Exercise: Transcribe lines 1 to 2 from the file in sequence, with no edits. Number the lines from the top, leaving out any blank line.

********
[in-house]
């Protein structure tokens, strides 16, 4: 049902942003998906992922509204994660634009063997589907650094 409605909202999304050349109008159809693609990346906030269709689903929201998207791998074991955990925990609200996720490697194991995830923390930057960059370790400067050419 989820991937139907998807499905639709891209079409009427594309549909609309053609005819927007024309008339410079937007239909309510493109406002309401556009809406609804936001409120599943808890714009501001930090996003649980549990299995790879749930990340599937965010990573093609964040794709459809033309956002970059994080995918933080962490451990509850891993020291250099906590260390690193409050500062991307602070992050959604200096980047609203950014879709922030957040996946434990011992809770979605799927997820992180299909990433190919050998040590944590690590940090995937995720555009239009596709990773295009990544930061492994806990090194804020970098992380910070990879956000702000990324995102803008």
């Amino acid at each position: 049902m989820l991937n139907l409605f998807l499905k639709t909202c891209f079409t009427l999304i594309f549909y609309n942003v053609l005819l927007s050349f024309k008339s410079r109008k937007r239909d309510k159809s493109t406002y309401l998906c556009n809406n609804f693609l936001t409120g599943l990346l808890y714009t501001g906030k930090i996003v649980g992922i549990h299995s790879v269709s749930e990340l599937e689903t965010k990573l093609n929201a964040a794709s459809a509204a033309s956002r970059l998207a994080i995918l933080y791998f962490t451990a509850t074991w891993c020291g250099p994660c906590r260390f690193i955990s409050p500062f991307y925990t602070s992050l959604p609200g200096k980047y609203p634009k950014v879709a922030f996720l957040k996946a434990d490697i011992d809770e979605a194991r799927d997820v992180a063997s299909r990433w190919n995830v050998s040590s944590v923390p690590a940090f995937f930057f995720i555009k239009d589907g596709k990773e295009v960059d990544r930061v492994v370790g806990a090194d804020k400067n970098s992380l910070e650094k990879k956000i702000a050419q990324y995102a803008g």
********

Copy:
[in-house]
């Protein structure tokens, strides 16, 4: 049902942003998906992922509204994660634009063997589907650094 409605909202999304050349109008159809693609990346906030269709689903929201998207791998074991955990925990609200996720490697194991995830923390930057960059370790400067050419 989820991937139907998807499905639709891209079409009427594309549909609309053609005819927007024309008339410079937007239909309510493109406002309401556009809406609804936001409120599943808890714009501001930090996003649980549990299995790879749930990340599937965010990573093609964040794709459809033309956002970059994080995918933080962490451990509850891993020291250099906590260390690193409050500062991307602070992050959604200096980047609203950014879709922030957040996946434990011992809770979605799927997820992180299909990433190919050998040590944590690590940090995937995720555009239009596709990773295009990544930061492994806990090194804020970098992380910070990879956000702000990324995102803008």